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23 января 2000 года.
Polina's rebirth Baby Alexander Tertyshny gives mom a chance to concentrate on the future 

by Dana Pennett Daily News Sports Writer V OORHEES, N.J. 
There, sitting on a shelf right behind the kitchen table, is a photograph. It is of a young boy, no older than 6. He has short bangs, cut a little higher on one side than the other, big ears and a smirky grin that leaps off the celluloid. 

Just a few steps away, in a crib, lies a tiny baby. He is just 10 days old, but the resemblance to the young boy in the photograph is uncanny. Same dark hair, the ears just a touch too big for his head, the identical cleft in the chin. His mother will tell you he has the same long, elegant hands and big feet, too. 

Under the circumstances, the similarities could be unbearably painful. But Polina Tertyshny is overjoyed that her baby, tiny Alexander, is the spitting image of his late father, Dmitri. Through their child, her husband lives. 

"I was crying right before he was born because I was so nervous," Polina says in her much improving, but still hesitant, English. "A couple of minutes before, I kept wondering who he would look like, me or Dmitri. He looks exactly like Dmitri. I'm so glad he does." 

Nothing will bring back Dmitri, not even a miniature version of him. Nothing will change the fact that in one split second on a sunny July day, Polina went from joyful, expectant mother, learning the sex of her first child, to 21-year-old widow and future single parent. And nothing will help deaden the overwhelming heartache for an infant boy who sleeps beneath a photograph of his mother and father but who will never meet the man smiling down upon him. 

If anything can help, it is Alexander. He will be the salve for Polina as he has been since he came into this world on Jan. 3. 

"I remember being in the hospital at home [in Russia] and it was very hard for me," Polina said of the day she learned that her child would be a boy and her husband had been killed in a boating accident in Kelowna, British Columbia. "The whole pregnancy was very difficult for me because of Dmitri, but I did it." 

Now, with Alexander in her life, Polina is not just surviving. She is living again. She named him Alexander because, only weeks before Dmitri was killed, the couple chose names for their child - Alexander for a boy and Anastasia for a girl. She bought him a hockey stick, a puck and a Flyers jersey, just like the one his father was so proud to wear. And her mother, Lidia, says it is no coincidence that Polina just started painting again. She was an art instructor in Russia and her vibrant works line her South Jersey apartment walls. But Polina had put away her brushes and paints this summer, not long after Dmitri's death on July 23. Alexander's birth has inspired his mother to paint again. Until Alexander came along, Polina was bolstered by the support of others. She and her mother flew to the area in September for a benefit game and Polina chose to stay in South Jersey to be near the players her husband called teammates. Since then, the warm embrace of the Flyers' family has served as a cocoon for Polina. Just before Alexander's birth, the players' wives threw Polina a shower. Rather than pick and choose items off her registry individually, they instead pooled their money and bought every last thing on the list. By the time the shower was over, Polina needed four cars to bring her goodies home.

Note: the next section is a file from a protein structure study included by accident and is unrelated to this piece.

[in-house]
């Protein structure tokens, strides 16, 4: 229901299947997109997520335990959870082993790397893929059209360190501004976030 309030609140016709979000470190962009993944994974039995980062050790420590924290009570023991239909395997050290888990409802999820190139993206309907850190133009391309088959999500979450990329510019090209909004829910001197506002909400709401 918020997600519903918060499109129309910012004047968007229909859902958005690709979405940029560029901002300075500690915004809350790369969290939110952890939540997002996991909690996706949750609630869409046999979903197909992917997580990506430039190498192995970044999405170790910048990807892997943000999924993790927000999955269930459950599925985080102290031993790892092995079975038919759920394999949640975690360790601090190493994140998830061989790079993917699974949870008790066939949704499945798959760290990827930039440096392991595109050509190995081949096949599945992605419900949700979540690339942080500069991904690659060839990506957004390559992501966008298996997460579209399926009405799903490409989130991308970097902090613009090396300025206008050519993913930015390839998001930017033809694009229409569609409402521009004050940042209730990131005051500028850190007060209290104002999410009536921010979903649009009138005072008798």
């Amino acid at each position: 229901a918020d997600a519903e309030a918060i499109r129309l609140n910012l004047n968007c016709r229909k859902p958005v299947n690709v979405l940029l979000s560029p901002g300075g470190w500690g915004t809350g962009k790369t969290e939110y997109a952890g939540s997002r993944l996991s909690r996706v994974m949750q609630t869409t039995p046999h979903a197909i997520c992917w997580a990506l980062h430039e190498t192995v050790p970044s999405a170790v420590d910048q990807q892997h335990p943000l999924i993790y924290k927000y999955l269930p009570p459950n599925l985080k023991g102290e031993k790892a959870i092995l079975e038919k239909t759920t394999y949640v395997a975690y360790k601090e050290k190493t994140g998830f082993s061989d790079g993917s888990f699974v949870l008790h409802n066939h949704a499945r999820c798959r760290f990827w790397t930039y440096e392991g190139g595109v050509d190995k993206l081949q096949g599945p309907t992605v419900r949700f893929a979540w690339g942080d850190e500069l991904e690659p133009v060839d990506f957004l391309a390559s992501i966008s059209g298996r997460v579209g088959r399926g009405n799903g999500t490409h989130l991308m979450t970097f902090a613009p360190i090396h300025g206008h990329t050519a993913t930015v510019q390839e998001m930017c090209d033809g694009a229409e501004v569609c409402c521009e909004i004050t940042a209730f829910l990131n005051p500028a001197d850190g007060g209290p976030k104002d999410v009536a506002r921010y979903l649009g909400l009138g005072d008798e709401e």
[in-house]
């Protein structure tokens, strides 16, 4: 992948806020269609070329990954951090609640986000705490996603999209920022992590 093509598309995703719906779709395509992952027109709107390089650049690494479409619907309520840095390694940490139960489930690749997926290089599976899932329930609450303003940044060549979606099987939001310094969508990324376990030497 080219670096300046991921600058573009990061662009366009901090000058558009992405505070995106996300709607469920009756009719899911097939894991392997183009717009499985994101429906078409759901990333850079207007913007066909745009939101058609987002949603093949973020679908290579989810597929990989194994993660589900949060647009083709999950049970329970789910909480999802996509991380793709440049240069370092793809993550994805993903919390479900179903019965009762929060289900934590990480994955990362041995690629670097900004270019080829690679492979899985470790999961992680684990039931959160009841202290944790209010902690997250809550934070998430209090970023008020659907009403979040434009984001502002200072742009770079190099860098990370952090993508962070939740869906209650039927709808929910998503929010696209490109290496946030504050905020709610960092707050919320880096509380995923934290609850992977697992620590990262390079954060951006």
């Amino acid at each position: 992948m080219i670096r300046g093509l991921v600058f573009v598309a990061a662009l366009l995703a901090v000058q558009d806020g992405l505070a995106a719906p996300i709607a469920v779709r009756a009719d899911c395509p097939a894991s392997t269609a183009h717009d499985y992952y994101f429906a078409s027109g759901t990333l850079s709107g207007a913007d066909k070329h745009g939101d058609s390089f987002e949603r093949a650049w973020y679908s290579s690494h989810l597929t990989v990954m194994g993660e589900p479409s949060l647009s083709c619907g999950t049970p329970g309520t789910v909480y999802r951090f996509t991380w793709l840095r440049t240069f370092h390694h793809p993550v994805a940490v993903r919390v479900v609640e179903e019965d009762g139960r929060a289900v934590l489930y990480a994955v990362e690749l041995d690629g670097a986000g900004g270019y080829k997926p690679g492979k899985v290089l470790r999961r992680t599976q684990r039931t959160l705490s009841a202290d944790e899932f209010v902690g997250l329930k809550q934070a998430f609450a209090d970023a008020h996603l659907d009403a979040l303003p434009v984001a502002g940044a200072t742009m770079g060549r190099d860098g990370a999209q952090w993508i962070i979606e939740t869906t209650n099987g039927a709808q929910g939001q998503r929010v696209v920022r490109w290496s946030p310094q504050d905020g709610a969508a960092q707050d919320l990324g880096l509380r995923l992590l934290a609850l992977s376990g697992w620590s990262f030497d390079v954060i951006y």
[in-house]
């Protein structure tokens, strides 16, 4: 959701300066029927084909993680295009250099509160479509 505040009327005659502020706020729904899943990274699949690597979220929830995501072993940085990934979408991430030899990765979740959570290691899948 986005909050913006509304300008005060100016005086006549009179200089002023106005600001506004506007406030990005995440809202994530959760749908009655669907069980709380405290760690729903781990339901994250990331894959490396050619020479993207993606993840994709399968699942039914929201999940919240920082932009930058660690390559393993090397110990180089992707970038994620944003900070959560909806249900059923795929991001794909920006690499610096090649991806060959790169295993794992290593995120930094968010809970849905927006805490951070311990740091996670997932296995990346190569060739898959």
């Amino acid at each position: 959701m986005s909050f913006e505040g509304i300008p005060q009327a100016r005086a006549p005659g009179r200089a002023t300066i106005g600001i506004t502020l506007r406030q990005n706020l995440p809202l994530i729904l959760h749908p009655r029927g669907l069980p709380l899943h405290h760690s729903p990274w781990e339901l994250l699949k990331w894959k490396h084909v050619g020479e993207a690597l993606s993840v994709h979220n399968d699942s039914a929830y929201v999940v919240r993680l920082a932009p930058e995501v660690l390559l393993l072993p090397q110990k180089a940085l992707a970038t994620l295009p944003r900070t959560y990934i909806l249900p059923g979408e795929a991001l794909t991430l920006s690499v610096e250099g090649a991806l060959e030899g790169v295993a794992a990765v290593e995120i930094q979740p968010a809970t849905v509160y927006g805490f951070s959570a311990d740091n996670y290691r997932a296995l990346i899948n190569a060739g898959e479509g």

Stella Zelepukin, Valeri's wife, has been especially devoted. She has translated for her Russian friend, attending all of Polina's checkups, and was even present during Alexander's delivery, helping to bridge the language gap between Polina and her doctor, Anthony Milicia, of Hahnemann University Hospital. 

"I was even dancing on New Year's Eve," Polina said in reference to the team party she attended just days before going into labor. 

But only the arrival of Alexander could put a real smile on Polina's face again. He is her delight. She gazes at him with a peaceful smile as he snuggles in his grandmother's arms, and in just 10 days, has taken enough pictures to fill three books. She e-mails them back to family and friends in Russia, particularly to Dmitri's parents. 

Polina hasn't decided when she will return to Russia. She has a temporary visa, which permits her to stay for several more months. Once that expires, she can apply for a green card if she chooses. Because he was born here, Alexander already is a U.S. citizen. 

Of course, it is still so hard. Not even Alexander can wipe away all of the tears or erase all of his mother's hurt. It is always there, just below the surface. When asked what she will tell her son of his father when Alexander grows up, Polina just smiles quietly. 

Finally, after a minute or so, her eyes brimming with tears, she whispers simply, "Everything." 

Страничка Дмитрия Тертышного на сайте "Звёзды с Востока"

ПРЕССА

23 января. Polina's rebirth Baby Alexander Tertyshny gives mom a chance to concentrate on the future 

22 сентября. Матч памяти Дмитрия Тертышнего.

9 сентября 1999. Tertyshny memory stirs players (English)

27 июля 1999. "Мы похороним его в Челябинске"

Октябрь 1998. Похвала тренера

Январь 1999. Зелепукин о Тертышнем

Февраль 1999. Первый гол Дмитрия

Апрель 1999. Из газеты "Спорт-Экспресс". Интервью с Дмитрием Тертышным

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